Monday, 17 November 2014

L'Art de Plongée - Tintin magazine (1955)

The first issue of Tintin magazine, which starred Hergé's famous reporter, appeared in1946. By the mid-1950s it was well established and had grown from 12 pages to 32. It was also published in separate editions for France, Belgium, Switzerland, the Netherlands and Canada. Most strips in the magazine would occupy a single page and would later be reprinted in album form. I've found a number of examples from 1955 where scuba-diving was featured and I'll be sharing some of them here (Rest assured I'll be searching through other years to see if I can find more goodies to share in future blogs).

During this period the magazine would begin with a four page story, usually historical, that also featured on the front cover. Here are the covers from two such stories illustrated by René Follet (b1931) and Jean Graton (b1923) respectively.



The second example features an incident that had happened to Italian racing driver Alberto Ascari only a few months earlier. During a race in Monaco he lost control and crashed into the harbour. Although he survived on that occasion he was killed four days later in another accident at Monza in Italy. Artist Jean Graton is best known for drawing the adventures of his own racing driver Michel Vaillant.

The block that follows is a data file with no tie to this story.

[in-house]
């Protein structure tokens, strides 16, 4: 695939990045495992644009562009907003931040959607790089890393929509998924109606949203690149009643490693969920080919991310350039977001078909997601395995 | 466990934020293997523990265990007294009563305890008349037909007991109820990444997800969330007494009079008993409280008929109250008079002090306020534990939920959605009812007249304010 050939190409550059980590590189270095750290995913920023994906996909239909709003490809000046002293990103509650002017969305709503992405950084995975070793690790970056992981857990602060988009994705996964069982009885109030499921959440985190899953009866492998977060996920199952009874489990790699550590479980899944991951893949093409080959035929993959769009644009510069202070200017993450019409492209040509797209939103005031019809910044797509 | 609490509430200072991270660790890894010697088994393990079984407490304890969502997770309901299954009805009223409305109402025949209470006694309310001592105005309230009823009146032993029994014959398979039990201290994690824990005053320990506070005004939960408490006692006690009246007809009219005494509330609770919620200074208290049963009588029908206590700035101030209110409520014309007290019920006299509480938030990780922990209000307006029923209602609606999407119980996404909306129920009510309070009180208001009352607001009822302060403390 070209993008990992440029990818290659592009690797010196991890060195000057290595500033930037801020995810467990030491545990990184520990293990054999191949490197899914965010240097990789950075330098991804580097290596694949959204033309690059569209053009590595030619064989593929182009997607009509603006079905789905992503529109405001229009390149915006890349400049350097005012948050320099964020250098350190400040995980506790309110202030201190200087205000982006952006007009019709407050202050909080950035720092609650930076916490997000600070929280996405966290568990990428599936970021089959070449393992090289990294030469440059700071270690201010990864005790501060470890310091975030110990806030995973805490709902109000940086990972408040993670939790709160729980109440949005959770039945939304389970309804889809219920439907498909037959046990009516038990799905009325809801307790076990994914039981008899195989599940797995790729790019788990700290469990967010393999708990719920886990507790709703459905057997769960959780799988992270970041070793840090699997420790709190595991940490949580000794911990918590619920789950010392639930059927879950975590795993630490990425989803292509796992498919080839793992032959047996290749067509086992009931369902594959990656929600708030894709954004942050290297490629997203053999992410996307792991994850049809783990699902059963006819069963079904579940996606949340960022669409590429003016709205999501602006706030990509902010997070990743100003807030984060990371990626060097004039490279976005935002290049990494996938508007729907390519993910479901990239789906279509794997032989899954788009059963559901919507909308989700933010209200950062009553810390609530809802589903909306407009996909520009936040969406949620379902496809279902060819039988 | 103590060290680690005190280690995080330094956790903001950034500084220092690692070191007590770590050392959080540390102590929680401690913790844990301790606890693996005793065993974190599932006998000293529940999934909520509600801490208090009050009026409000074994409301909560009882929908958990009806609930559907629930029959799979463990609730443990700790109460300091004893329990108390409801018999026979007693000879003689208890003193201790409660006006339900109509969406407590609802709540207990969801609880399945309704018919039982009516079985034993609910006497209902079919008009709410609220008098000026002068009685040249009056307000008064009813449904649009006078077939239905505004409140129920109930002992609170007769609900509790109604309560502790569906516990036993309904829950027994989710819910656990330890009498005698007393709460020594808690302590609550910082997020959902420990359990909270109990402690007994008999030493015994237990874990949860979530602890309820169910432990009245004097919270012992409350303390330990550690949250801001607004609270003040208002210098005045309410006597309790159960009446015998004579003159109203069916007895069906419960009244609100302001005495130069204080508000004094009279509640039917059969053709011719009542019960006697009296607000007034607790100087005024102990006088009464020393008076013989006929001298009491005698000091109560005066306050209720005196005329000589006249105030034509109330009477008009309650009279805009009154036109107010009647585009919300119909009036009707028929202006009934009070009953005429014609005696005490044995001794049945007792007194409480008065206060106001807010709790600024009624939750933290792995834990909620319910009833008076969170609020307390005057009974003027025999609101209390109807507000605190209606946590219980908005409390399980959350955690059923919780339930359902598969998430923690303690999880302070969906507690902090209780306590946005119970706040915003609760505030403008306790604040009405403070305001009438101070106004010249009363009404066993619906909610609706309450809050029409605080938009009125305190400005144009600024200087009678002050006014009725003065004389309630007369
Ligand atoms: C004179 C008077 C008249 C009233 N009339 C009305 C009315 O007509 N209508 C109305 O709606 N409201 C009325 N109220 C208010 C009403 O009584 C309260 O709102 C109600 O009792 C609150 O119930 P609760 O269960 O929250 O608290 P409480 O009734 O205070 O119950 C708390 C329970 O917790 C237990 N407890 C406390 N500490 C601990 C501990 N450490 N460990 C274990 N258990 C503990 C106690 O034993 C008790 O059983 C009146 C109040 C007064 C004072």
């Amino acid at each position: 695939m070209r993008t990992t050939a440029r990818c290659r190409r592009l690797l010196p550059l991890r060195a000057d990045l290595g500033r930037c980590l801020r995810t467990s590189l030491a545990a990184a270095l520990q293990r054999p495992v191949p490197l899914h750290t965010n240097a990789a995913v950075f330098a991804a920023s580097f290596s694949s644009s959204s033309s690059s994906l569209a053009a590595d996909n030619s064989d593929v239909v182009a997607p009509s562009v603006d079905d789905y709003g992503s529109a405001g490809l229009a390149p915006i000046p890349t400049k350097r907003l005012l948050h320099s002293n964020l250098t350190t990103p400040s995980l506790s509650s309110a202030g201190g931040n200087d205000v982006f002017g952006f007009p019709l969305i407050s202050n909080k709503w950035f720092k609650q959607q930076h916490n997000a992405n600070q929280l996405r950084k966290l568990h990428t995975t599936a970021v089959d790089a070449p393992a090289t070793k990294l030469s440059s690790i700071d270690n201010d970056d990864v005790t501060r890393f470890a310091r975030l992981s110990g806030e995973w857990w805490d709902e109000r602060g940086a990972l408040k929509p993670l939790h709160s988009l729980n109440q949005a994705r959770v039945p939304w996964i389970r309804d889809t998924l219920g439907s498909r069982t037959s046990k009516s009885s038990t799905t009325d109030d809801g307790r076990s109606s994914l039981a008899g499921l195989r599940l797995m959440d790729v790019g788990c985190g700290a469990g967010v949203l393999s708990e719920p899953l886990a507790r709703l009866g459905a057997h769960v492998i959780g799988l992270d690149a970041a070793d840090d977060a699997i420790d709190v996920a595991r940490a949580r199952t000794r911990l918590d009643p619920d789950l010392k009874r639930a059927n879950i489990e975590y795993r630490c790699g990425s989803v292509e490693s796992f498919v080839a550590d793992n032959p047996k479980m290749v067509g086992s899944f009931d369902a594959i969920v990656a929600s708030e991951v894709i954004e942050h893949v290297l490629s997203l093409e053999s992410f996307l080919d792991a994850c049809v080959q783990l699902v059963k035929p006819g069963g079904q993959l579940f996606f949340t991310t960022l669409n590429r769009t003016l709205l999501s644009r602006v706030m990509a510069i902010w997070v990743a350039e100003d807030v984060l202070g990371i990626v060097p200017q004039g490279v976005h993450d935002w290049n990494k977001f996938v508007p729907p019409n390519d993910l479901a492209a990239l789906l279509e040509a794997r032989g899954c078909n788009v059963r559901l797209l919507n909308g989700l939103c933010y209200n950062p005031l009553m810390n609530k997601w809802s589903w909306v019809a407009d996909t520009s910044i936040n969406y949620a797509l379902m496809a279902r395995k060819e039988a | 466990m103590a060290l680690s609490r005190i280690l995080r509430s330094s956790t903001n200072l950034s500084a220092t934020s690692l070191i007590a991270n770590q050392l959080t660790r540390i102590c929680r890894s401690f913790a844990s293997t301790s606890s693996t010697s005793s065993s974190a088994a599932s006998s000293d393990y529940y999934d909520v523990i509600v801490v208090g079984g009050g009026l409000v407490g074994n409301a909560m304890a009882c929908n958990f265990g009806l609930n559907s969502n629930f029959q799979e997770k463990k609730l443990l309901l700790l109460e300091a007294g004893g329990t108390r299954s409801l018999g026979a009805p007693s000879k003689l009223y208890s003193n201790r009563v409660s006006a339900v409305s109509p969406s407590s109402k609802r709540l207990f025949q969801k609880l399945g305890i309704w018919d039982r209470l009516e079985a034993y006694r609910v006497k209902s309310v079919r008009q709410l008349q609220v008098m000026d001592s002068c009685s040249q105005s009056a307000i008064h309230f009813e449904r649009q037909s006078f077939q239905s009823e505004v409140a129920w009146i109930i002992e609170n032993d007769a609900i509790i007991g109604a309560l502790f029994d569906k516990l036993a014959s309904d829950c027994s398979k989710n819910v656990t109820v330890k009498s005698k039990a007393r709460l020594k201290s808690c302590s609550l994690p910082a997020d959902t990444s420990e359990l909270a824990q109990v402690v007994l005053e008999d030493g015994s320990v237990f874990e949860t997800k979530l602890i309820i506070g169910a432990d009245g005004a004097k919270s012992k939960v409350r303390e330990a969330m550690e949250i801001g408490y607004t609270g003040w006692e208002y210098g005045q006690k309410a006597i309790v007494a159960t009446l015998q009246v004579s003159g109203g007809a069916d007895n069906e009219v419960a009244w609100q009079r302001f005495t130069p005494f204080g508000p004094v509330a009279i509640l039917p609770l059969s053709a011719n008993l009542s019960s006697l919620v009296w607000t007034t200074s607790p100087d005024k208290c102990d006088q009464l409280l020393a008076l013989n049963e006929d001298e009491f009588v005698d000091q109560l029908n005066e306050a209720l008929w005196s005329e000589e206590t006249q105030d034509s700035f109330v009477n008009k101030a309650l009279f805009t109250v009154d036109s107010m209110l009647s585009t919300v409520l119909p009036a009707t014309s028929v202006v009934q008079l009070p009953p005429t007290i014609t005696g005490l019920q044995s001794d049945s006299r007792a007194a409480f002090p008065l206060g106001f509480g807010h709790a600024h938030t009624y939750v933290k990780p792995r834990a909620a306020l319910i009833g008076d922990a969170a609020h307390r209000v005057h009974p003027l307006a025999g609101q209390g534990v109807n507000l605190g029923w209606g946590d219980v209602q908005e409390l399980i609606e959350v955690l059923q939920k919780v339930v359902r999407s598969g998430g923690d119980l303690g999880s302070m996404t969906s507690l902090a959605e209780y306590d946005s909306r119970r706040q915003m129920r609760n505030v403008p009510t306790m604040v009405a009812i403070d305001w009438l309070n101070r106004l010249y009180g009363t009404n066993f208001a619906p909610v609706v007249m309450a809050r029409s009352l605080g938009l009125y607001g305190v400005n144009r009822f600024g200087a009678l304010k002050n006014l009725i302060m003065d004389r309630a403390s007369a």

Next up is an advertising strip for Helva Watches. The young diver wonders why the fish are staring at him before realising they're looking at his watch.



Dan Cooper was a Canadian test pilot and The Blue Triangle was the first story in his 50+ year history. Over 40 albums have been published and the strip was written and drawn by Albert Weinberg (1922-2011). Here we see Dan searching for wreckage from a recent crash that occurred during tests of a new plane, the Blue Triangle. As often seems to happen in comics, a pesky shark comes along!




Our final examples come from the long running adventures of Suske en Wiske although here they are known as Bob et Bobette (They were also known as Spike and Suzy in Britain and Willy and Wanda in the United States). Created by Willy Vandersteen (1913-1990) for the Flemish newspaper De Nieuwe Standaard in 1945, their popularity soon grew and Vandersteen was approached by the publishers of Tintin in 1948. The characters appeared there for the next 11 years. At Hergé's request Vandersteen adapted his artistic style to follow the Ligne Claire (Clear Line) style that he had pioneered and was adopted by many others.



As the exploits of Jacques Cousteau would have been well known at the time it's perhaps not surprising to see M. Lambique (aka Ambrose) using the three-cylinder system used by Cousteau.



 

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